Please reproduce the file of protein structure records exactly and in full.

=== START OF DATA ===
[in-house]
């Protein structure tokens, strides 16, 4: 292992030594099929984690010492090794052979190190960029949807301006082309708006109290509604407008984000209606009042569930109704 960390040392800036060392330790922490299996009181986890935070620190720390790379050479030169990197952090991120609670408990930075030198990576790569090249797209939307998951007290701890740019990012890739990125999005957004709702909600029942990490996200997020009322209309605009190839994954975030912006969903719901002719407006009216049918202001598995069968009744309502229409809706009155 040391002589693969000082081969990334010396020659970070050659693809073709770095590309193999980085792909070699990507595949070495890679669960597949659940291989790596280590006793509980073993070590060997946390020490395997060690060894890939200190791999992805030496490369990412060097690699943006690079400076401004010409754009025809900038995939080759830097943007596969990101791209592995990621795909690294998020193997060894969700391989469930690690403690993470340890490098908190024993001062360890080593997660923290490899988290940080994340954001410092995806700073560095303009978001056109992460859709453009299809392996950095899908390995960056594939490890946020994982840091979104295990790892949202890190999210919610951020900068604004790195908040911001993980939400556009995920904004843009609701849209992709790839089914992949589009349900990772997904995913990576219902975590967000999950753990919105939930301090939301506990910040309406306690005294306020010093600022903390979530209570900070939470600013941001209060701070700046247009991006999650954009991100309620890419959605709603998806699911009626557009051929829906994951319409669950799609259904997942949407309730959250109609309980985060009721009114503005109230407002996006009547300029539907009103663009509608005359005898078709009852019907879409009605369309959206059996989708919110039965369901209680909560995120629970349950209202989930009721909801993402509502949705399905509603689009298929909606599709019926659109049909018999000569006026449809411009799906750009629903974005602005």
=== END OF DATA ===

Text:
[in-house]
């Protein structure tokens, strides 16, 4: 292992030594099929984690010492090794052979190190960029949807301006082309708006109290509604407008984000209606009042569930109704 960390040392800036060392330790922490299996009181986890935070620190720390790379050479030169990197952090991120609670408990930075030198990576790569090249797209939307998951007290701890740019990012890739990125999005957004709702909600029942990490996200997020009322209309605009190839994954975030912006969903719901002719407006009216049918202001598995069968009744309502229409809706009155 040391002589693969000082081969990334010396020659970070050659693809073709770095590309193999980085792909070699990507595949070495890679669960597949659940291989790596280590006793509980073993070590060997946390020490395997060690060894890939200190791999992805030496490369990412060097690699943006690079400076401004010409754009025809900038995939080759830097943007596969990101791209592995990621795909690294998020193997060894969700391989469930690690403690993470340890490098908190024993001062360890080593997660923290490899988290940080994340954001410092995806700073560095303009978001056109992460859709453009299809392996950095899908390995960056594939490890946020994982840091979104295990790892949202890190999210919610951020900068604004790195908040911001993980939400556009995920904004843009609701849209992709790839089914992949589009349900990772997904995913990576219902975590967000999950753990919105939930301090939301506990910040309406306690005294306020010093600022903390979530209570900070939470600013941001209060701070700046247009991006999650954009991100309620890419959605709603998806699911009626557009051929829906994951319409669950799609259904997942949407309730959250109609309980985060009721009114503005109230407002996006009547300029539907009103663009509608005359005898078709009852019907879409009605369309959206059996989708919110039965369901209680909560995120629970349950209202989930009721909801993402509502949705399905509603689009298929909606599709019926659109049909018999000569006026449809411009799906750009629903974005602005």